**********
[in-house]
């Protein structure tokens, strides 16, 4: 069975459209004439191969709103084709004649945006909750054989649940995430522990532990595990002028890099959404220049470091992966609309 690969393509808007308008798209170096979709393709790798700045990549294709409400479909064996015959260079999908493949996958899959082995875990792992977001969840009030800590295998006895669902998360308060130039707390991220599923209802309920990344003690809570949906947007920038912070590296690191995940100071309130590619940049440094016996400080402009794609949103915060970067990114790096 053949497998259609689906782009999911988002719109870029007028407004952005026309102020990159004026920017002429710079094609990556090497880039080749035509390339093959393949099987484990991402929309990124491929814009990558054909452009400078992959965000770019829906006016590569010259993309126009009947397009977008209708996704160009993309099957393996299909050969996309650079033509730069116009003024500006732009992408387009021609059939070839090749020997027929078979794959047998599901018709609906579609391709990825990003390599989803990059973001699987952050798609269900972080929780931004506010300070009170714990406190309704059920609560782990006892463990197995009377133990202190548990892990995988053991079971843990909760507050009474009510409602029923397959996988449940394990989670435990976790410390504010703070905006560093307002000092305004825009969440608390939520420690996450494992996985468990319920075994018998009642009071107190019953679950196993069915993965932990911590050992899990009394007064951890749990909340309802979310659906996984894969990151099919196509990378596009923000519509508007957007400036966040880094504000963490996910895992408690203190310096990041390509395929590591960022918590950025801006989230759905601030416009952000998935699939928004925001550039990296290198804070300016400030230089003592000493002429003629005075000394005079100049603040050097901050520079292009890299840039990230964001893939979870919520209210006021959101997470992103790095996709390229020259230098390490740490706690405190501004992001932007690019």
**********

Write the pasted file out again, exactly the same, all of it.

[in-house]
């Protein structure tokens, strides 16, 4: 069975459209004439191969709103084709004649945006909750054989649940995430522990532990595990002028890099959404220049470091992966609309 690969393509808007308008798209170096979709393709790798700045990549294709409400479909064996015959260079999908493949996958899959082995875990792992977001969840009030800590295998006895669902998360308060130039707390991220599923209802309920990344003690809570949906947007920038912070590296690191995940100071309130590619940049440094016996400080402009794609949103915060970067990114790096 053949497998259609689906782009999911988002719109870029007028407004952005026309102020990159004026920017002429710079094609990556090497880039080749035509390339093959393949099987484990991402929309990124491929814009990558054909452009400078992959965000770019829906006016590569010259993309126009009947397009977008209708996704160009993309099957393996299909050969996309650079033509730069116009003024500006732009992408387009021609059939070839090749020997027929078979794959047998599901018709609906579609391709990825990003390599989803990059973001699987952050798609269900972080929780931004506010300070009170714990406190309704059920609560782990006892463990197995009377133990202190548990892990995988053991079971843990909760507050009474009510409602029923397959996988449940394990989670435990976790410390504010703070905006560093307002000092305004825009969440608390939520420690996450494992996985468990319920075994018998009642009071107190019953679950196993069915993965932990911590050992899990009394007064951890749990909340309802979310659906996984894969990151099919196509990378596009923000519509508007957007400036966040880094504000963490996910895992408690203190310096990041390509395929590591960022918590950025801006989230759905601030416009952000998935699939928004925001550039990296290198804070300016400030230089003592000493002429003629005075000394005079100049603040050097901050520079292009890299840039990230964001893939979870919520209210006021959101997470992103790095996709390229020259230098390490740490706690405190501004992001932007690019």